Aviano ceremony marks 50th year of U.S. partnership with Italy
By KENT HARRIS | STARS AND STRIPES Published: February 16, 2005
AVIANO AIR BASE, Italy — The first Americans to visit this base just south of the Alps didn’t come bearing the traditional flowers or dessert. They dropped bombs.
As Brig. Gen. Philip Breedlove, commander of the 31st Fighter Wing, noted Tuesday during a ceremony marking 50 years of American Air Force units at Aviano, times have changed.
Today, he said, Aviano represents “a great symbol of our joint national interest.”
Breedlove, the 37th American commander since the 7207th Air Base Squadron moved to Aviano from Giebelstadt, Germany, joined Col. Rosario Scarpolini, the Italian base commander, in looking at the base’s history.
The 50-year partnership, Scarpolini said, “created a collaboration that, especially during the Cold War, guaranteed stability and security to Italy at large and its northeastern corner in particular.”
Breedlove agreed that the base’s role during the Cold War is “probably its most important contribution,” though most of the attention the base garnered was generated decades later.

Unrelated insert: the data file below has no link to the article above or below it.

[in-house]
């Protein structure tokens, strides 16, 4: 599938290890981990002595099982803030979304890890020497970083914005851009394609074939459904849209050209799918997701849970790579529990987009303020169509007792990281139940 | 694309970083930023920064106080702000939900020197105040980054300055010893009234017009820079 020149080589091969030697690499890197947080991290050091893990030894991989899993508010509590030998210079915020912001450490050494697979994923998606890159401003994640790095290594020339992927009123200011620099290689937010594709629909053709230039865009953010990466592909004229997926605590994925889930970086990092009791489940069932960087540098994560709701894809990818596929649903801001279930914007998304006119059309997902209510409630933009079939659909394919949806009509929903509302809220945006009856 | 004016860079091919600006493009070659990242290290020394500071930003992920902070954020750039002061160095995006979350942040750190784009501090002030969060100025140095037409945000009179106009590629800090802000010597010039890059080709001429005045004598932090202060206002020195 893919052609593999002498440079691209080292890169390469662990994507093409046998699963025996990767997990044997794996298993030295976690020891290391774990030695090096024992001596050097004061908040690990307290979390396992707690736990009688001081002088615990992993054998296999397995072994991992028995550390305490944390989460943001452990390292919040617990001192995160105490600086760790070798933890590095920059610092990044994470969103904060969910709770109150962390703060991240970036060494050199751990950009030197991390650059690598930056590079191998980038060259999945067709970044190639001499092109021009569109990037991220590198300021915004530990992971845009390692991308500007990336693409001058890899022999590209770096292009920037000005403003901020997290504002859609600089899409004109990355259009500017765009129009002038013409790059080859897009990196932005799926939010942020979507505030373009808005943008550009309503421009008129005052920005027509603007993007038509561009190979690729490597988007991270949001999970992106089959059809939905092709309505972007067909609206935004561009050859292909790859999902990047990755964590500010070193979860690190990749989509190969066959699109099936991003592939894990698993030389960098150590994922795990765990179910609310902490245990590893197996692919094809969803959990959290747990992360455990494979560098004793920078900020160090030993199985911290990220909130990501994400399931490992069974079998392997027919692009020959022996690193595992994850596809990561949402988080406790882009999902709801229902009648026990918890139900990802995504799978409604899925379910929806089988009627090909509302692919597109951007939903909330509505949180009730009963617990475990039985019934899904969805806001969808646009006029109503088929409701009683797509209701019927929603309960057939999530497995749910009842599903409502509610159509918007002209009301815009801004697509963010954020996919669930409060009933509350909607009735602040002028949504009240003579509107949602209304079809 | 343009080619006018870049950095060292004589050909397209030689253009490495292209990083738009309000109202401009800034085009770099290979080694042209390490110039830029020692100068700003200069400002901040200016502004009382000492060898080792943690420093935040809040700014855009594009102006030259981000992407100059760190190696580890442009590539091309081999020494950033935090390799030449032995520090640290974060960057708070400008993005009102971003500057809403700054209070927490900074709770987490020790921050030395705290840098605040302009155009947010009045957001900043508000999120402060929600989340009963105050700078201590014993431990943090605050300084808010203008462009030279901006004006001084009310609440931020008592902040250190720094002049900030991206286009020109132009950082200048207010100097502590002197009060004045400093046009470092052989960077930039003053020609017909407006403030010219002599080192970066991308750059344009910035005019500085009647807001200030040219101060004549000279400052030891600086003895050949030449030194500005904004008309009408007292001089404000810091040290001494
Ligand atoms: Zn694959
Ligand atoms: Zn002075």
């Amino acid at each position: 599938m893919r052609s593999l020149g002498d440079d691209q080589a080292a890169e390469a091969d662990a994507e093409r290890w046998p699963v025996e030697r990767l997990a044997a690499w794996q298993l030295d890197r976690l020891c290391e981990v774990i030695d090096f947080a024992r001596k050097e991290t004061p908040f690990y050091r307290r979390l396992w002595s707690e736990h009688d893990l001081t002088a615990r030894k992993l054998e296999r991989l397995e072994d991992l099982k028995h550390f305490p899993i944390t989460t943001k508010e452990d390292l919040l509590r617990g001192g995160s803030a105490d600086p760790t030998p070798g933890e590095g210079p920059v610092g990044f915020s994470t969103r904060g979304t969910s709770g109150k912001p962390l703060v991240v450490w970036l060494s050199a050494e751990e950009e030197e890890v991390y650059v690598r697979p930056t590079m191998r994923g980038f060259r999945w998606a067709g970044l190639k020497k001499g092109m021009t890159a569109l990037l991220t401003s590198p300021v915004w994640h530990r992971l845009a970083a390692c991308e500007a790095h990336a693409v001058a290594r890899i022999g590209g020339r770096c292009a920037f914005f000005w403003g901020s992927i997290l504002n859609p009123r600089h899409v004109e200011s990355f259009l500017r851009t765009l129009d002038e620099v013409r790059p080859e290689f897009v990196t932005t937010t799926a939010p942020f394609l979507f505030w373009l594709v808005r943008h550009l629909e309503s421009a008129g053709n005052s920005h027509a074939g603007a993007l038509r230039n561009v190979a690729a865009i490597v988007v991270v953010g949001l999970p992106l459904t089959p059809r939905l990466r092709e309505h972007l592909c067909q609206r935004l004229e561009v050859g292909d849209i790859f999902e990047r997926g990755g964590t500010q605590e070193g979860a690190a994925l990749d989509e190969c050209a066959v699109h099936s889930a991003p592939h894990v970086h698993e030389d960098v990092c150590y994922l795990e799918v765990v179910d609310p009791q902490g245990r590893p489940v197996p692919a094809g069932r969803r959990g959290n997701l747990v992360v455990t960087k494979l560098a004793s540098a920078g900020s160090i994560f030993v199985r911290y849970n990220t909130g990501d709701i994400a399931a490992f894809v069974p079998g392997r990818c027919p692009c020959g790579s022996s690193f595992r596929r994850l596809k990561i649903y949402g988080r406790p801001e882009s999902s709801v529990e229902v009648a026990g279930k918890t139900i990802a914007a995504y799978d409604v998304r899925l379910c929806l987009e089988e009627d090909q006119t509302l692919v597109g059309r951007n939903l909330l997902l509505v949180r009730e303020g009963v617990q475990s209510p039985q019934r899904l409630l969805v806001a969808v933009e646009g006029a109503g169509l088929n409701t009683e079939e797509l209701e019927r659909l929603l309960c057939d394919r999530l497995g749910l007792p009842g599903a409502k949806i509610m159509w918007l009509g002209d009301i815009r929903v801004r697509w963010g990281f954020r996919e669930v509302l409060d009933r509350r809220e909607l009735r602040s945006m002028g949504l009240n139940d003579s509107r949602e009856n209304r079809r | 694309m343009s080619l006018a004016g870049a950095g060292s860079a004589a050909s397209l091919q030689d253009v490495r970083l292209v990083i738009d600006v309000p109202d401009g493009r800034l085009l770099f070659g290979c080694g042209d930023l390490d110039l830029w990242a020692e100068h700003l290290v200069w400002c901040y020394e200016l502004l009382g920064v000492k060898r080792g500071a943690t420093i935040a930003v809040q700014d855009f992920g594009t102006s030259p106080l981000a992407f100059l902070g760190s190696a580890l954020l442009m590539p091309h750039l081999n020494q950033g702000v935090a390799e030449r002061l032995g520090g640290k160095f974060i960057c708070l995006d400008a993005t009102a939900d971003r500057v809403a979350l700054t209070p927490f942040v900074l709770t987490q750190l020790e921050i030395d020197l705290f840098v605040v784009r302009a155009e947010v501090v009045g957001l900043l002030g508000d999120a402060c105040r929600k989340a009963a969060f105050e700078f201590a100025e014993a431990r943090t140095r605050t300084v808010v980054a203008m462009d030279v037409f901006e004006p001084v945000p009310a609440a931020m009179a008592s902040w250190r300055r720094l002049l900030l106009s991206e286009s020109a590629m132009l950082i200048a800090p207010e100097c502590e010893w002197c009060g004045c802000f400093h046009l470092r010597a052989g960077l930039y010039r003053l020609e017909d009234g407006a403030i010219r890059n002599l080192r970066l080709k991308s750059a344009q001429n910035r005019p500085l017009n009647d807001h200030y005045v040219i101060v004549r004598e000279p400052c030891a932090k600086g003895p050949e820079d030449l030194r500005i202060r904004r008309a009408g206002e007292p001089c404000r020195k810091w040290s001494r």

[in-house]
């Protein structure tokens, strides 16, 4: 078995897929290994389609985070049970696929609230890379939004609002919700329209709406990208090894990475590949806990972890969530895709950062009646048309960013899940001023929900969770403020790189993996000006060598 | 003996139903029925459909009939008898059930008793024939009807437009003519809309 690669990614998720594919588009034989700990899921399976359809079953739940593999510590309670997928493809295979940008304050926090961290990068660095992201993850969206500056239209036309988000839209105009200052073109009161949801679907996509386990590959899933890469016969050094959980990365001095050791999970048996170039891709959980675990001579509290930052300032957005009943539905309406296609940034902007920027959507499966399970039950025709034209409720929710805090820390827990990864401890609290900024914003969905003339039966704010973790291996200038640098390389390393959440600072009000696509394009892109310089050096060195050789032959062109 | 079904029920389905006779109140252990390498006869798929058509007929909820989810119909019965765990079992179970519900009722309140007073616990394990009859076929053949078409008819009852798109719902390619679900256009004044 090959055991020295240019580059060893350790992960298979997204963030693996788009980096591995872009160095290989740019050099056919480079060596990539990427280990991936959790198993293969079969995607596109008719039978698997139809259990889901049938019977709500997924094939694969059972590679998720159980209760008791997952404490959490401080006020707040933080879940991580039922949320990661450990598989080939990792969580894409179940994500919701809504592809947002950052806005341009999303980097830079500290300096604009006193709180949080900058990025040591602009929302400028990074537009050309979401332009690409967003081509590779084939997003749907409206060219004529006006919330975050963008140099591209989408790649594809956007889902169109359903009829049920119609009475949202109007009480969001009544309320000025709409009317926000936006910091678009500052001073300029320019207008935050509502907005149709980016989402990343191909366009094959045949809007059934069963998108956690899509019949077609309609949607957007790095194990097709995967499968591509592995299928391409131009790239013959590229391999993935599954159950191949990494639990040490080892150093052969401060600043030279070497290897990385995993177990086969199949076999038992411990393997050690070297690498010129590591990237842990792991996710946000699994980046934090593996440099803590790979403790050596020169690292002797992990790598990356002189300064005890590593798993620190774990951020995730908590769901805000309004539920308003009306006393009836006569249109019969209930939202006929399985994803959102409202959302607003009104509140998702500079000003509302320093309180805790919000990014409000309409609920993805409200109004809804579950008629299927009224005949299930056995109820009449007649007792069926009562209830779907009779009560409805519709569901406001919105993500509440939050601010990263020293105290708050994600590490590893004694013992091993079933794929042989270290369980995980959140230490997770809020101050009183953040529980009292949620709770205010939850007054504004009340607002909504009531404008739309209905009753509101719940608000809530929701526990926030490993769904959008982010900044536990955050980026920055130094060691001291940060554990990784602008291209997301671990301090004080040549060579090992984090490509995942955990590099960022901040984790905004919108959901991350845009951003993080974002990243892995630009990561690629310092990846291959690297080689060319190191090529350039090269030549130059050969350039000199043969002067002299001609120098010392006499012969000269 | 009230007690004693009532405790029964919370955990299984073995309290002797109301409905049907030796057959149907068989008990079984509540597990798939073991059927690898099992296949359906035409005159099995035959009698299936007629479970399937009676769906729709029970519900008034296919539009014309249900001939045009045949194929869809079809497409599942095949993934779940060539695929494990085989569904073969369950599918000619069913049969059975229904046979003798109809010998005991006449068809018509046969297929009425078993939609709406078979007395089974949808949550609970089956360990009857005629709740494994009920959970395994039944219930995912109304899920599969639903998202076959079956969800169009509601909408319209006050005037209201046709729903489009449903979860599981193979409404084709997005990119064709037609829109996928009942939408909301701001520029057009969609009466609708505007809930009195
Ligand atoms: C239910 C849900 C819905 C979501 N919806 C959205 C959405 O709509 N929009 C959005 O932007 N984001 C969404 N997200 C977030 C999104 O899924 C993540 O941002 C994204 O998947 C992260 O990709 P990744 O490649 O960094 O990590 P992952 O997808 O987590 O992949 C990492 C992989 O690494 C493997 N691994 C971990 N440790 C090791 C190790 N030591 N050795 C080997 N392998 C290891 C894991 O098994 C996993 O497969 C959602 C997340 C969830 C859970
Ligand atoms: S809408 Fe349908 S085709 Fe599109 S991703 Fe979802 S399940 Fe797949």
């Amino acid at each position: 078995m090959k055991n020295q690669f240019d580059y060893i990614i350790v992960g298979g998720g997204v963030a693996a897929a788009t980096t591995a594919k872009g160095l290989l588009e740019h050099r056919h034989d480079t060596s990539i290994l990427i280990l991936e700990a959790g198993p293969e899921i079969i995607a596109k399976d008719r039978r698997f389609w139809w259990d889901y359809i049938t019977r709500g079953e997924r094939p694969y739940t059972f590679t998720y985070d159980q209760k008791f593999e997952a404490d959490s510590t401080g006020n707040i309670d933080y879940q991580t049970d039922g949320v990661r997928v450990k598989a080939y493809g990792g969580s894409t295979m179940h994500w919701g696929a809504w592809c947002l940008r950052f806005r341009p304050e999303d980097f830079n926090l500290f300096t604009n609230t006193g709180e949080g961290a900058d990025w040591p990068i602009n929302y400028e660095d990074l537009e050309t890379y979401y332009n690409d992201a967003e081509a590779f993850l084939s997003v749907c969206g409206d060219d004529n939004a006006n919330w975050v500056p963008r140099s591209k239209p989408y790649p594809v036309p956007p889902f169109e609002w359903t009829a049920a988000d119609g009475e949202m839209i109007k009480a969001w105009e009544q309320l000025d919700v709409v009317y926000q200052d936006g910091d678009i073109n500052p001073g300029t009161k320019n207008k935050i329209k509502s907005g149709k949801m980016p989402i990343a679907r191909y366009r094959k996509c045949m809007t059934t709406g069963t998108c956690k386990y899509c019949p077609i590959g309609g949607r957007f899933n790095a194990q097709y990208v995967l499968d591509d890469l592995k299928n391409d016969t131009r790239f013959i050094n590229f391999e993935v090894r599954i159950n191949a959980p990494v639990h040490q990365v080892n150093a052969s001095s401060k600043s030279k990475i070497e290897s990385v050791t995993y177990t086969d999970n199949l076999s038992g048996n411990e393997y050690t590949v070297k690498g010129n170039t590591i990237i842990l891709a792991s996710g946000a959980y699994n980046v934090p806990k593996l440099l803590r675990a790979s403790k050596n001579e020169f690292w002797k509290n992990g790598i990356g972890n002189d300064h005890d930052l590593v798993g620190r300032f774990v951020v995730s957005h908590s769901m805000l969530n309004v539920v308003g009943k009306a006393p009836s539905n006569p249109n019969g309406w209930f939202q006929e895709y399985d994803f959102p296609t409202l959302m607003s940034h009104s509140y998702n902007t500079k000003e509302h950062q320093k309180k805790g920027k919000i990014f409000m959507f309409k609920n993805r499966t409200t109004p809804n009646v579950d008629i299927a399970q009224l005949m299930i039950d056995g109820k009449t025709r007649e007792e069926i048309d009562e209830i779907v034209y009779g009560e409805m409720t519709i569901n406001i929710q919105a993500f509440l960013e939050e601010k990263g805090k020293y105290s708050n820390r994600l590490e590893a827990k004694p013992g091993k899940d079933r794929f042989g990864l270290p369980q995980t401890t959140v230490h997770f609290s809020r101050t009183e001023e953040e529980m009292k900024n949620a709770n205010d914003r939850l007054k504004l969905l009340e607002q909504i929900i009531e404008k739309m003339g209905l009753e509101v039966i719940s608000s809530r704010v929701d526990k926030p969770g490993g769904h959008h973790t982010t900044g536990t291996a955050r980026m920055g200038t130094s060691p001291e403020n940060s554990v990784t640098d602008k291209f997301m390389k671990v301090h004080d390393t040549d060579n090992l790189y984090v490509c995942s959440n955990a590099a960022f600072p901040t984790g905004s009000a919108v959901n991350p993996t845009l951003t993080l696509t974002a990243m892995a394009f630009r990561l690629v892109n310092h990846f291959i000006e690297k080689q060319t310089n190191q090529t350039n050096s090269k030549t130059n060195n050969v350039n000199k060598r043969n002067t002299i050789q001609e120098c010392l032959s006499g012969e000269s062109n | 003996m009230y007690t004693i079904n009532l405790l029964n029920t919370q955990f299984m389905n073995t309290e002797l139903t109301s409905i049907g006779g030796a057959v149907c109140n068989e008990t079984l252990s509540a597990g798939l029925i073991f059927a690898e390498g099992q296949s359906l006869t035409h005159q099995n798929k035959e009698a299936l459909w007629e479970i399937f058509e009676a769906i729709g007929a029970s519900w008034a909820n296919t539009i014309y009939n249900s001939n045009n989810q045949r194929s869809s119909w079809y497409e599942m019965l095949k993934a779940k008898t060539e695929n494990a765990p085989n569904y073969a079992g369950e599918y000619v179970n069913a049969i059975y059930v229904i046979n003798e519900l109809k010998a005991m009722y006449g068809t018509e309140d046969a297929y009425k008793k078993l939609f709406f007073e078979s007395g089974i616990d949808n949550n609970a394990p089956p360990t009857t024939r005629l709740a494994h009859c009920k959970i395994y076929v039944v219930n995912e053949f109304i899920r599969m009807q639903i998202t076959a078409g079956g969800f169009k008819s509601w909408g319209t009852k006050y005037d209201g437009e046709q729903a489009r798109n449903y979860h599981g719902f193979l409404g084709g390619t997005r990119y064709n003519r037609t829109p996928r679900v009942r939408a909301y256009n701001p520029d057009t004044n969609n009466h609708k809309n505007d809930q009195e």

The 7207th was activated on Feb. 16, 1955. Some American units had used Aviano as temporary housing before heading on to Udine, but the 7207th was the first unit assigned to the base.
The first American troops mostly were charged with monitoring the skies and teaching Italian counterparts how to use their equipment. In 1957, the 7207th gave way to the 7227th Support Group. In 1966, the 40th Tactical Group was activated on base. It proved to be the longest tenant, changing its name to the 40th Tactical Support Wing in 1990 before deactivating two years later.
Breedlove termed the American presence until then “a very important operation, but a small one.”
That started to change in 1992 when the 401st Fighter Wing moved from Torrejon Air Base, Spain, to Aviano.
Two years later, with the base’s population growing substantially, the 31st Fighter Wing was activated.
By then, Aviano had taken a substantial role in NATO’s actions in the Balkans. Breedlove termed the base the “forefront of our nation’s endeavors overseas.”
That was especially true in 1999 when more than 190 aircraft from five countries flew sorties from the base, forcing Yugoslav forces out of Kosovo.
The base has grown substantially both in population and infrastructure since a few hundred airmen arrived in 1955. Today, more than 4,000 airmen are stationed at Aviano and the United States and NATO continue to pour millions of dollars into facilities for them.
Scarpolini, the 16th Italian base commander since 1955, said Aviano has been so successful because of the cooperation between the Italian hosts and their American guests.
“A continued Italian-U.S. cooperation can only raise national and world security to the higher and higher level we all wish,” he said.